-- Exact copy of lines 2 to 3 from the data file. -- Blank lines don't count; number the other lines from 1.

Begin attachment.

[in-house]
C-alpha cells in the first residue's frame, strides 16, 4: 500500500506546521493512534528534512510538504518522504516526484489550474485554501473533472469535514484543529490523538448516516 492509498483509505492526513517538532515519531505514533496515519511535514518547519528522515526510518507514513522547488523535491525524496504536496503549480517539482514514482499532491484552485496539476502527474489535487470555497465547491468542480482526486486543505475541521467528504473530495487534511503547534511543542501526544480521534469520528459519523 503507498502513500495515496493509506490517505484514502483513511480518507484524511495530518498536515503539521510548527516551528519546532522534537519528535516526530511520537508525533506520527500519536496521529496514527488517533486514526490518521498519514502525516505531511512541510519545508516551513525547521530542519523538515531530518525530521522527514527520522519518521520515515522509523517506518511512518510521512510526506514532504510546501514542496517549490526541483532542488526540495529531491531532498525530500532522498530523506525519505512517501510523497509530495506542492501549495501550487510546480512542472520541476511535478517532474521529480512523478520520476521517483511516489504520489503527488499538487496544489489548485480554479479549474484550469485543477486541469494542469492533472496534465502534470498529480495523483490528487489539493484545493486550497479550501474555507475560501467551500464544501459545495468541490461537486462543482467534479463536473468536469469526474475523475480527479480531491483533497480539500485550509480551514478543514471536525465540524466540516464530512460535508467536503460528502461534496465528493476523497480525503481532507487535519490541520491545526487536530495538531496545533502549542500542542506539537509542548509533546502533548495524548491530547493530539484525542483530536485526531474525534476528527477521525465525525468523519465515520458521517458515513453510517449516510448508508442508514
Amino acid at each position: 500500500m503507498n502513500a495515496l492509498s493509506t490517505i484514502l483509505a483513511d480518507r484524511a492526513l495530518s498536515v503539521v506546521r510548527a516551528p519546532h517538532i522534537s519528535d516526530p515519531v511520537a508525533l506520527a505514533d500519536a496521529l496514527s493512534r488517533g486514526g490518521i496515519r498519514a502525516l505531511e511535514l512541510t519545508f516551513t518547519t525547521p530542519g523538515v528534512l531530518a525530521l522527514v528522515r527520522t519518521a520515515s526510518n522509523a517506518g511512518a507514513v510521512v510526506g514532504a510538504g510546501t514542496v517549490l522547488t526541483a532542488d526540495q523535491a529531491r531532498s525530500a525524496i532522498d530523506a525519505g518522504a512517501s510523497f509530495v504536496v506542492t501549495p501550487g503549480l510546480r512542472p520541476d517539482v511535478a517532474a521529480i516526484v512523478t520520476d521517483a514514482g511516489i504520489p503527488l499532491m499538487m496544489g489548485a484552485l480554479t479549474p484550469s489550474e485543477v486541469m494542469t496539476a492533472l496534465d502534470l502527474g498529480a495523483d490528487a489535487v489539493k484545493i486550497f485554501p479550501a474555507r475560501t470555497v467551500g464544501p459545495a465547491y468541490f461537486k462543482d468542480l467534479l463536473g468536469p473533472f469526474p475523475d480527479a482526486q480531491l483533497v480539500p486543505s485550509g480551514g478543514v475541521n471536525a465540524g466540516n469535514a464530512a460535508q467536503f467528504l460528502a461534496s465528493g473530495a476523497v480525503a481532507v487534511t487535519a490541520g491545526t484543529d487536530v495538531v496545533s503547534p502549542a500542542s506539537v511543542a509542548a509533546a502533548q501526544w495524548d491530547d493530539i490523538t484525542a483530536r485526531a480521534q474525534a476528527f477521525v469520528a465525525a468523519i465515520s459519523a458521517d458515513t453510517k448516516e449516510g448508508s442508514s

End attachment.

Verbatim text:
C-alpha cells in the first residue's frame, strides 16, 4: 500500500506546521493512534528534512510538504518522504516526484489550474485554501473533472469535514484543529490523538448516516 492509498483509505492526513517538532515519531505514533496515519511535514518547519528522515526510518507514513522547488523535491525524496504536496503549480517539482514514482499532491484552485496539476502527474489535487470555497465547491468542480482526486486543505475541521467528504473530495487534511503547534511543542501526544480521534469520528459519523 503507498502513500495515496493509506490517505484514502483513511480518507484524511495530518498536515503539521510548527516551528519546532522534537519528535516526530511520537508525533506520527500519536496521529496514527488517533486514526490518521498519514502525516505531511512541510519545508516551513525547521530542519523538515531530518525530521522527514527520522519518521520515515522509523517506518511512518510521512510526506514532504510546501514542496517549490526541483532542488526540495529531491531532498525530500532522498530523506525519505512517501510523497509530495506542492501549495501550487510546480512542472520541476511535478517532474521529480512523478520520476521517483511516489504520489503527488499538487496544489489548485480554479479549474484550469485543477486541469494542469492533472496534465502534470498529480495523483490528487489539493484545493486550497479550501474555507475560501467551500464544501459545495468541490461537486462543482467534479463536473468536469469526474475523475480527479480531491483533497480539500485550509480551514478543514471536525465540524466540516464530512460535508467536503460528502461534496465528493476523497480525503481532507487535519490541520491545526487536530495538531496545533502549542500542542506539537509542548509533546502533548495524548491530547493530539484525542483530536485526531474525534476528527477521525465525525468523519465515520458521517458515513453510517449516510448508508442508514
Amino acid at each position: 500500500m503507498n502513500a495515496l492509498s493509506t490517505i484514502l483509505a483513511d480518507r484524511a492526513l495530518s498536515v503539521v506546521r510548527a516551528p519546532h517538532i522534537s519528535d516526530p515519531v511520537a508525533l506520527a505514533d500519536a496521529l496514527s493512534r488517533g486514526g490518521i496515519r498519514a502525516l505531511e511535514l512541510t519545508f516551513t518547519t525547521p530542519g523538515v528534512l531530518a525530521l522527514v528522515r527520522t519518521a520515515s526510518n522509523a517506518g511512518a507514513v510521512v510526506g514532504a510538504g510546501t514542496v517549490l522547488t526541483a532542488d526540495q523535491a529531491r531532498s525530500a525524496i532522498d530523506a525519505g518522504a512517501s510523497f509530495v504536496v506542492t501549495p501550487g503549480l510546480r512542472p520541476d517539482v511535478a517532474a521529480i516526484v512523478t520520476d521517483a514514482g511516489i504520489p503527488l499532491m499538487m496544489g489548485a484552485l480554479t479549474p484550469s489550474e485543477v486541469m494542469t496539476a492533472l496534465d502534470l502527474g498529480a495523483d490528487a489535487v489539493k484545493i486550497f485554501p479550501a474555507r475560501t470555497v467551500g464544501p459545495a465547491y468541490f461537486k462543482d468542480l467534479l463536473g468536469p473533472f469526474p475523475d480527479a482526486q480531491l483533497v480539500p486543505s485550509g480551514g478543514v475541521n471536525a465540524g466540516n469535514a464530512a460535508q467536503f467528504l460528502a461534496s465528493g473530495a476523497v480525503a481532507v487534511t487535519a490541520g491545526t484543529d487536530v495538531v496545533s503547534p502549542a500542542s506539537v511543542a509542548a509533546a502533548q501526544w495524548d491530547d493530539i490523538t484525542a483530536r485526531a480521534q474525534a476528527f477521525v469520528a465525525a468523519i465515520s459519523a458521517d458515513t453510517k448516516e449516510g448508508s442508514s